As shown in FIG.2, an earlier power supply for the computer system comprises a power supply unit 10 and the first switch 20 to control the power supply unit 10. The power supply unit 10 comprises a first filter 11, a thermistor Th12, a rectifier B13, a second switch SW14, first and second capacitors C15 and C16, a transformer T17, a second filter 18, and the second rectifier 19. When the first switch 20 is turned on, an AC voltage passes through the first filter 11, and the first filter 11 filters out noise from the inputted AC voltage; the thermistor Th12 is provided for suppressing an inrush current which is produced when the first switch 20 is turned on. The inrush current is produced because the capacitors C15 and C16 are in a discharged state at the time of the power being turned on. The rectifier B13 is a conventional bridge rectifier, and is provided for rectifying the output voltage of the thermistor Th12. The second switch SW14 is operated according to the amplitude of the AC voltage, and the first and second capacitors C15 and C16 are provided to supply a constant voltage which is independent of the amplitude of the inputted AC voltage to the computer system, and this operation is controlled by the second switch SW14. The transformer T17, having primary and secondary windings, receives the output voltage of the capacitors C15 and C16 across the primary winding, and transforms it to a predetermined voltage, and outputs it from the secondary winding. The second filter 18 filters out noise from the output voltage of the transformer T17, and the second rectifier 19 rectifies the output voltage of the second filter 18 and supplies it to the computer system.

Since the capacitors C15 and C16 are discharged however, when the power of the computer system is off, the undesirable inrush current is not fully prevented only with the thermistor Th12, and results in misoperation of the computer system or damage to the power supply. This disadvantage may cause more serious problems when the power switch is turned on or off more frequently. Therefore, a power supply circuit which can prevent the inrush current is needed.

As shown in FIGS. 3 and 4, the power supply control circuit according to the present invention comprises a main power supply 30, a subsidiary power supply 40 and a control means 50. The main power supply 30 receives an AC voltage and supplies a first predetermined voltage to a computer system and outputs a second predetermined voltage independent of the amplitude of the AC voltage. The subsidiary power supply 40 receives the second predetermined voltage and outputs a power voltage, and the control means 50 is operated with the power voltage and outputs a switch control signal to control a flow of the first predetermined voltage of the main power supply.

The main power supply 30 comprises a first filter 31, a thermistor Th32, a first rectifier 33, first and second capacitors C35 and C36, a first switching means SW34, a second switching means 37, a first transformer 38, a second filter 39, and a second rectifier 3A.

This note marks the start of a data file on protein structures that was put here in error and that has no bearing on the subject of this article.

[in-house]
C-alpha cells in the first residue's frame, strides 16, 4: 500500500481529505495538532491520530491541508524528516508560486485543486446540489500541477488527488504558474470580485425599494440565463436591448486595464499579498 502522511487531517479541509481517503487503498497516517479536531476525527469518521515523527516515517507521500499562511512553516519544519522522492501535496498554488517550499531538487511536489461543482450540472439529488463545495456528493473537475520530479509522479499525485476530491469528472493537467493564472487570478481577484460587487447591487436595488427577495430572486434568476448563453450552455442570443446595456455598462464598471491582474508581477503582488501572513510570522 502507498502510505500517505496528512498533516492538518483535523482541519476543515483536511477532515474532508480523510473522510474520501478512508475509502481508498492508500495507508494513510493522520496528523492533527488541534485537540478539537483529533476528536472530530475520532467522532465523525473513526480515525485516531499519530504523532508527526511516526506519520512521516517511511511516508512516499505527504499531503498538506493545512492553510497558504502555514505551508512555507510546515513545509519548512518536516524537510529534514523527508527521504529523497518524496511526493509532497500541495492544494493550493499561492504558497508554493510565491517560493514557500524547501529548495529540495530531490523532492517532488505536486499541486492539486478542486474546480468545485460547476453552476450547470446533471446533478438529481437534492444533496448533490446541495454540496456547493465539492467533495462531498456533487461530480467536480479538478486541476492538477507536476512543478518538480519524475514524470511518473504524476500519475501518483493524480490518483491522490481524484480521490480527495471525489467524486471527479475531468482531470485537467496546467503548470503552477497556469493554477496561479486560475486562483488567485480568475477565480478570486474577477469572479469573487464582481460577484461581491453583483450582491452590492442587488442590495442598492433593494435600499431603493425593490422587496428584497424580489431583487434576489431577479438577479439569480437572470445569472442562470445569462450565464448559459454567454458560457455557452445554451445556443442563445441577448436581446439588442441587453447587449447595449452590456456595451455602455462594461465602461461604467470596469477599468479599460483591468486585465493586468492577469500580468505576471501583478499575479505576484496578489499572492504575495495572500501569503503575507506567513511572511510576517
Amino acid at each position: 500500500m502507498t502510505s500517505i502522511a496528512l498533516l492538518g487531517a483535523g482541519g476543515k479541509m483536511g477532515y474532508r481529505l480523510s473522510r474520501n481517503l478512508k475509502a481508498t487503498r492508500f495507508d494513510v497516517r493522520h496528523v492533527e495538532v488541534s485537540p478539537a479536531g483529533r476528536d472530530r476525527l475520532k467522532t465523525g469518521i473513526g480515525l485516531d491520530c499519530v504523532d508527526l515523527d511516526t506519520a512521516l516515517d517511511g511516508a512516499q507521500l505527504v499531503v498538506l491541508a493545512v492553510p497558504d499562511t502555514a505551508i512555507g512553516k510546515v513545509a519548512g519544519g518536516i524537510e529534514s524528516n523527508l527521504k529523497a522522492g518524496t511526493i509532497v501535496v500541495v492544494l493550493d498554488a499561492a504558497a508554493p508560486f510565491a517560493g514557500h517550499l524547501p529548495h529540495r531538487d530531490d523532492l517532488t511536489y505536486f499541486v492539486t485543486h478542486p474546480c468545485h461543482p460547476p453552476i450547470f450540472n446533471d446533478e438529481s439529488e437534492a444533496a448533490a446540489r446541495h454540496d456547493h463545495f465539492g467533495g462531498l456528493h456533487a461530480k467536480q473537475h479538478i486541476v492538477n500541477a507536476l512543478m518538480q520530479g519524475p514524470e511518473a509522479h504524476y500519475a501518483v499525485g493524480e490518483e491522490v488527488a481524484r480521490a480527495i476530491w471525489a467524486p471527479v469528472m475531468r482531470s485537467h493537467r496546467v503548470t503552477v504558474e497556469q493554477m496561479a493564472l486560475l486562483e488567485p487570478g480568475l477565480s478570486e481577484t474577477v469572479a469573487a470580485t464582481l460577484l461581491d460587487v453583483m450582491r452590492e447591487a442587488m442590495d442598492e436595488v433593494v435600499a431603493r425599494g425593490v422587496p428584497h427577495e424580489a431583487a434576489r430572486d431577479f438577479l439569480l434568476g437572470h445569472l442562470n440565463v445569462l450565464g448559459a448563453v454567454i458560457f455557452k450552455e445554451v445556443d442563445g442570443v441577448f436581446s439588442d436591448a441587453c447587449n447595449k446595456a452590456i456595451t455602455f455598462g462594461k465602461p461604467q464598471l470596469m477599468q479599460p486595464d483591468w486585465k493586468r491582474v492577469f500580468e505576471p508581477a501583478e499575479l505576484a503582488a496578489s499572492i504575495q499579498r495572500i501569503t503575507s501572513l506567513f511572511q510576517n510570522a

Now the operation of the main power supply 30 according to an embodiment of this invention will be described. When the AC voltage is supplied to the first filter 31 of the main power supply 30, the first filter 31 filters out noise from the AC voltage. The thermistor Th32 suppresses the inrush current which is produced due to the sudden input of the AC voltage to the discharged capacitors C35 and C36. The first rectifier 33 rectifies the AC voltage and supplies it to the capacitors C35 and C36. The first and second capacitors C35 and C36 are serially connected between the first rectifier 33 and ground, wherein a first node N1 is formed between the first capacitor C35 and first rectifier 33. The first switching means SW34 has one end connected to the first rectifier 33 and has another end connected to a second node N2 formed between the first and second capacitor C35 and C36. The operation condition of the first switching means SW34 is changed according to the amplitude of the AC voltage, and changes a voltage of the first node N2 to the second predetermined voltage which is independent of the amplitude of the AC voltage. In other words, the first and second capacitors C35 and C36 are provided to supply a constant voltage independent of the amplitude of the inputted AC voltage, and their operations are controlled according to the operation of the first switch SW34. The constant output voltage of the capacitors C35 and C36 is supplied to the start latch unit 521 of the second control unit 52, so that the start latch unit 521 can supply the power to the switching control unit 522. The switching control unit 522 controls the second switching means 37 to supply the voltage from the capacitors C35 and C36 to the first transformer 38. The first transformer 38, having primary and secondary windings, transforms the inputted voltage to the first predetermined voltage, and outputs it from the secondary winding. The second filter 39 filters out noise from the output voltage of the first transformer 38, and the second rectifier 3A rectifies the output voltage of the second filter 39 and supplies it to the computer system.